Wednesday, Apr 25, 2018
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'Clunkers' deals aided economy, not environment

WASHINGTON - The most common deals under the government's $3 billion "cash for clunkers" program, aimed at putting more fuel-efficient cars on the road, replaced Ford or Chevrolet pickups with new ones that got only marginally better gas mileage, an Associated Press analysis of new federal data found.

The single most common swap - which occurred more than 8,200 times - involved Ford F150 owners who took advantage of a government rebate to trade their pickups for new Ford F150s. They were 17 times more likely to buy an F150 than, say, a Toyota Prius.

The fuel economy for the new trucks ranged from 15 mpg to 17 mpg based on engine size and other factors, an improvement of 1 mpg to 3 mpg over the clunkers.

Owners of thousands more large old Chevrolet and Dodge pickups bought new Silverado and Ram trucks, also with barely improved mileage in the middle teens, according to AP's analysis of sales of $15.2 billion worth of vehicles at nearly 19,000 car dealerships in every state.

Those deals helped put the Ford F150 and Chevy Silverado - along with Ford's Escape midsize SUV - among the Top 10 most-popular vehicles purchased with the government rebates.

In scores of deals, the government reported spending a total of $562,500 in rebates for new cars and trucks that got worse or the same mileage as the trade-ins - in apparent violation of the program's requirements. The government said it is investigating those reports and said, in some cases, they were probably entered incorrectly by dealers or based on outdated fuel economy figures.

The new data include details of 677,081 clunker trade-ins processed by the government through Oct. 16. More than 95,000 vehicles purchased under the program - or about one in seven - got less than 20 mpg, data showed.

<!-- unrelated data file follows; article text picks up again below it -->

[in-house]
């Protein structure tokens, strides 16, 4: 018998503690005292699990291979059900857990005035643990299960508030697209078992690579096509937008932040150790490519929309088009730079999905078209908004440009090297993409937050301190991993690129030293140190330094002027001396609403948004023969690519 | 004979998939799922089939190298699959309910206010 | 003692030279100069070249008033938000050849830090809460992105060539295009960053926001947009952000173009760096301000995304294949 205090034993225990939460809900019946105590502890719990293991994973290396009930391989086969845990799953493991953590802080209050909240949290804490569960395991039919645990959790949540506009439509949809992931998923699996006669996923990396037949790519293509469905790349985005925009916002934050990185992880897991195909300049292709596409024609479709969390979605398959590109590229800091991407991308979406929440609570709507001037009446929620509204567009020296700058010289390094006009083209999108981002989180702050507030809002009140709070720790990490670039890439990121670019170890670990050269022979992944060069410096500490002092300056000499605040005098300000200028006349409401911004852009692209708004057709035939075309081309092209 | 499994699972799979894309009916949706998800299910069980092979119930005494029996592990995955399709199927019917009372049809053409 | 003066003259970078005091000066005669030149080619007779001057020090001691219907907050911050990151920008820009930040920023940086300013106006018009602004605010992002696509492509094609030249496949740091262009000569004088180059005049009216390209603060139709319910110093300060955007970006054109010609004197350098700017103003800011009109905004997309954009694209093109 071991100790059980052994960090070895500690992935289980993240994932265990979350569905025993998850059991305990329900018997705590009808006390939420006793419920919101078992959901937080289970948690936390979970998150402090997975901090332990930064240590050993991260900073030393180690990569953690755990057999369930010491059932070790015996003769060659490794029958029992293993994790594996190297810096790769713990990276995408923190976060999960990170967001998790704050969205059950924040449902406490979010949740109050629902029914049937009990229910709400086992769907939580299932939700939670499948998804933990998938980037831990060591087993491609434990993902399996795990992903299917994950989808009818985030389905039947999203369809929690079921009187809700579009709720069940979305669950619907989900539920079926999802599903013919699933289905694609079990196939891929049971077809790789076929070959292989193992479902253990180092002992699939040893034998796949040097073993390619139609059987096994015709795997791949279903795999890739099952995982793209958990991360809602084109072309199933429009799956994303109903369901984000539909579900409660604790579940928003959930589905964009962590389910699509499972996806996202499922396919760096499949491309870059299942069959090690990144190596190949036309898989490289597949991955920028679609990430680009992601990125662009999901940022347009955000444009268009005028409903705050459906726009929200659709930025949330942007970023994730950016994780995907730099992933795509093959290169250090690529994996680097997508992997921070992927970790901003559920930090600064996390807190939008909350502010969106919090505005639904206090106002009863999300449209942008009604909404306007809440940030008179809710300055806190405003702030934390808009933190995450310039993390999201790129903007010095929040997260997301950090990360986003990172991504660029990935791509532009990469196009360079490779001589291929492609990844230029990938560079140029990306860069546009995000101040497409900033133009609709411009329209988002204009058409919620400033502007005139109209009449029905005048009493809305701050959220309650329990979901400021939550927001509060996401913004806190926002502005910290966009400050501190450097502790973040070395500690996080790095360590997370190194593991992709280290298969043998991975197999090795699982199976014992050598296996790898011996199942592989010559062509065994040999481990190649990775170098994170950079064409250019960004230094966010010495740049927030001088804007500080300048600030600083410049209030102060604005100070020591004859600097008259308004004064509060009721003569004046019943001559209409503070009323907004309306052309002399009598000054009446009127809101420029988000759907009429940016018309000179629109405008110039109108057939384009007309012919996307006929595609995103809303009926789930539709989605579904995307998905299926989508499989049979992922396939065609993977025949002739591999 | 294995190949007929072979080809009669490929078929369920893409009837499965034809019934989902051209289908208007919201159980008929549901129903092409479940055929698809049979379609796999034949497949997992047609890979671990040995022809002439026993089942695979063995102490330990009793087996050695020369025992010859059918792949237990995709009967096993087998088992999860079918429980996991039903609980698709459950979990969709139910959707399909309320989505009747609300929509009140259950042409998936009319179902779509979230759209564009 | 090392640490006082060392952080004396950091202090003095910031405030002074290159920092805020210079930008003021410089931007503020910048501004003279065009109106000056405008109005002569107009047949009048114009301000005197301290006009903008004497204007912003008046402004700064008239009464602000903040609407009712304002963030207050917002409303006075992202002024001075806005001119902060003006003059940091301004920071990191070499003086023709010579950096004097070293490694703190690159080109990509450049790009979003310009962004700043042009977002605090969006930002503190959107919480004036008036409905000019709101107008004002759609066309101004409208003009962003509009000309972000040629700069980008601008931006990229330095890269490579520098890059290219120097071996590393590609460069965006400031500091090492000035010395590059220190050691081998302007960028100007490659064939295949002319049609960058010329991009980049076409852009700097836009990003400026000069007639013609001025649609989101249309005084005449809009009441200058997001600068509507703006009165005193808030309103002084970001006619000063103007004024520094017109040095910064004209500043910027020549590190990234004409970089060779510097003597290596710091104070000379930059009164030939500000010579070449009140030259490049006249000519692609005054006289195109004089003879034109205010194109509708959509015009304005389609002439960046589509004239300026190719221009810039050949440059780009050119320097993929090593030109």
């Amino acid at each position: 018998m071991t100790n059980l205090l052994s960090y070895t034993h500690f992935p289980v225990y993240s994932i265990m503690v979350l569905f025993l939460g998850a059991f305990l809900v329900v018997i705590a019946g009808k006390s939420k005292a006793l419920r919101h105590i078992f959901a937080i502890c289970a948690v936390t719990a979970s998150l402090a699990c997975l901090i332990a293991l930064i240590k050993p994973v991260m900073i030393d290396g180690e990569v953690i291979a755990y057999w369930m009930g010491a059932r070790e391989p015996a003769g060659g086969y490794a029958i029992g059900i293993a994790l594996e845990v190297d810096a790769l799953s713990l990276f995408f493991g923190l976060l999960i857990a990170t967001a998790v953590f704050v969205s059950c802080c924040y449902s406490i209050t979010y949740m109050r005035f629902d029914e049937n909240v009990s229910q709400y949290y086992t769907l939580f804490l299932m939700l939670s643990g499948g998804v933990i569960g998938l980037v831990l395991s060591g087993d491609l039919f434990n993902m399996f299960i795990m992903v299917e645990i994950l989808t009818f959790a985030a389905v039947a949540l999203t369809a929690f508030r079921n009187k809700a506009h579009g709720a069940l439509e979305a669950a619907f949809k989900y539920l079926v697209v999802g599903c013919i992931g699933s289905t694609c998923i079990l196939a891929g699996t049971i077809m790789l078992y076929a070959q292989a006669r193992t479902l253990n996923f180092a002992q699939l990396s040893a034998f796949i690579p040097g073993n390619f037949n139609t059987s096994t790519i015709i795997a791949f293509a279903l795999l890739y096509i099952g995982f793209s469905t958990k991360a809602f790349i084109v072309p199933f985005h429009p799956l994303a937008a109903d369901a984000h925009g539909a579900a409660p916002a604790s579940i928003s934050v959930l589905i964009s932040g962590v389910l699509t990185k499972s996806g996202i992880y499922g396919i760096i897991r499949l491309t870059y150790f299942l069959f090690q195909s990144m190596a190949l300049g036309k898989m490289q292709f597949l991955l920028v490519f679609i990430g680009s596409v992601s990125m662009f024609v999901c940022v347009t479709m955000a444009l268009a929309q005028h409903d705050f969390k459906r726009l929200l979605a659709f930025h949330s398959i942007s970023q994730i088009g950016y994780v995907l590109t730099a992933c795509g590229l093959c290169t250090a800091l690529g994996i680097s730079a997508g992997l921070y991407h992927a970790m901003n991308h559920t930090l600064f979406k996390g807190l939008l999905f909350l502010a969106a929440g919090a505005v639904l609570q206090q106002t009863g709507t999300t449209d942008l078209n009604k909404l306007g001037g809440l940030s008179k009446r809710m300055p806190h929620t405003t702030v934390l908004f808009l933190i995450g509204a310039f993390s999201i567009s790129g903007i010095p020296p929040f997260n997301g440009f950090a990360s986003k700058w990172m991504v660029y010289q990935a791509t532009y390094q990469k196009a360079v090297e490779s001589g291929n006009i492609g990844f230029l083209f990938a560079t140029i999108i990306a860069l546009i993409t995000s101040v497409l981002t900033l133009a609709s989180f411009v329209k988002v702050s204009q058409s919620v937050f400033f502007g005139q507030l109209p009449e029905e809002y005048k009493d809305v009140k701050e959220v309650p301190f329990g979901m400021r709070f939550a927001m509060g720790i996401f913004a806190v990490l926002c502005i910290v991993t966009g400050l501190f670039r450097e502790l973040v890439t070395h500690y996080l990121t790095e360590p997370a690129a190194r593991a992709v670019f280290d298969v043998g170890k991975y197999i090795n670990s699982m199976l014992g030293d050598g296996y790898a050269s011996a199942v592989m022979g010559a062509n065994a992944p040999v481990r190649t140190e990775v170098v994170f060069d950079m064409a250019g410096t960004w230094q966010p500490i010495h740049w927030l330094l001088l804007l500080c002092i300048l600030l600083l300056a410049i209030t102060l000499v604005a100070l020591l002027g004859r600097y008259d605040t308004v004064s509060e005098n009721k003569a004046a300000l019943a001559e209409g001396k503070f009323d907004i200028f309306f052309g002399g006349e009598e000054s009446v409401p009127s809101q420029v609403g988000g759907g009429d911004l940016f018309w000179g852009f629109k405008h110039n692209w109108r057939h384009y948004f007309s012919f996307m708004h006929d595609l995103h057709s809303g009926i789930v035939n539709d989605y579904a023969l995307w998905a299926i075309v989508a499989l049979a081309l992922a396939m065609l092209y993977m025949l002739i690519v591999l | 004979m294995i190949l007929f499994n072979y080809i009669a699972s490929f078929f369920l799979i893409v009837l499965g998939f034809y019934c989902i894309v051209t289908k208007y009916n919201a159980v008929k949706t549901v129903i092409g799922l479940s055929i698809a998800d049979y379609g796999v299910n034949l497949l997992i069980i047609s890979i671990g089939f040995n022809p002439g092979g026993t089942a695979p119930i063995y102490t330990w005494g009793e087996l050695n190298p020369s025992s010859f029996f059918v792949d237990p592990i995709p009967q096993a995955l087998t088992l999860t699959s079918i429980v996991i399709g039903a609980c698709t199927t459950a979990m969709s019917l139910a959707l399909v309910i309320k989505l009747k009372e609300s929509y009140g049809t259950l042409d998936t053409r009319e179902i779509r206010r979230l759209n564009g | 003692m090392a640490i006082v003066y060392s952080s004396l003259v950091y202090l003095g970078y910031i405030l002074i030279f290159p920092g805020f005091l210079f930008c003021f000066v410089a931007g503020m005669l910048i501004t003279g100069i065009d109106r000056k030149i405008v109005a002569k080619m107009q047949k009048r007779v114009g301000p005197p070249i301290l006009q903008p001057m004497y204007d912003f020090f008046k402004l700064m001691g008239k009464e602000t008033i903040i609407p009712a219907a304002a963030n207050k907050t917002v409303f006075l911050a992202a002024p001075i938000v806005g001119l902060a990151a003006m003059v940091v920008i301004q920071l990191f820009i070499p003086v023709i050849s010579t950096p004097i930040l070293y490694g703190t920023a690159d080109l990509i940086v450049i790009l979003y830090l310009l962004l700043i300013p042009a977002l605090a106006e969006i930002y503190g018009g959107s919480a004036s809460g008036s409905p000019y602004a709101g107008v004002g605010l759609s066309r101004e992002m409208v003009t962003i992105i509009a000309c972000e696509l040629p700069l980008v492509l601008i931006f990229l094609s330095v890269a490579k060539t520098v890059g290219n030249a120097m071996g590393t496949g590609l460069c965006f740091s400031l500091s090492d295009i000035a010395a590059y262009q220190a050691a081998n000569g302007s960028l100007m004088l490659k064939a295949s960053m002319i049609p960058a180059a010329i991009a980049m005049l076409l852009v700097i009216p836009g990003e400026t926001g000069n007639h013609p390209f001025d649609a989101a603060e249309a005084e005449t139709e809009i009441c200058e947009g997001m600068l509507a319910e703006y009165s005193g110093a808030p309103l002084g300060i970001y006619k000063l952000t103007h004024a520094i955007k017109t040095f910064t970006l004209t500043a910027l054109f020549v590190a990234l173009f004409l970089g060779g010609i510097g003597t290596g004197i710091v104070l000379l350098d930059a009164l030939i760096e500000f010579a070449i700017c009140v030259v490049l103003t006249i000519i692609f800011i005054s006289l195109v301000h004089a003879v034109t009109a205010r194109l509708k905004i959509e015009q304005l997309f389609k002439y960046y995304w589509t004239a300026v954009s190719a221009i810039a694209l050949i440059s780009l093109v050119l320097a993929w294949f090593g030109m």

"If we're looking for the environmental story here, we're going to be disappointed," said Jeremy Anwyl, chief executive at, an analyst firm. "It might have started out from the perspective of improving the environment, but it got detoured as a way to stimulate the economy."

Popular high-mileage commuter cars including the Toyota Corolla, Honda Civic, Toyota Camry, and Ford Focus were among the Top 10 most popular new vehicles bought under the four-week program, with 105,280 sold for about $2 billion.

The $3 billion program, known officially as the Car Allowance Rebate System, ran from July 27 to Aug. 25 and generally required that new vehicles get better mileage - at least 22 mpg for cars and either 15 mpg or 18 mpg for trucks depending on class - and that trade-ins get no more than 18 mpg. The trade-ins were required to be destroyed in exchange for either $3,500 or $4,500 rebates.

"The value that the customer got for a lot of these vehicles was just a gift, no question," said Scott Pundt, sales vice president for the Dorschel Group of Rochester, N.Y., with 592 vehicles sold under the program. "We were appraising 220,000-mile vehicles that were really rough, and they were getting $3,500 or $4,500 for them."

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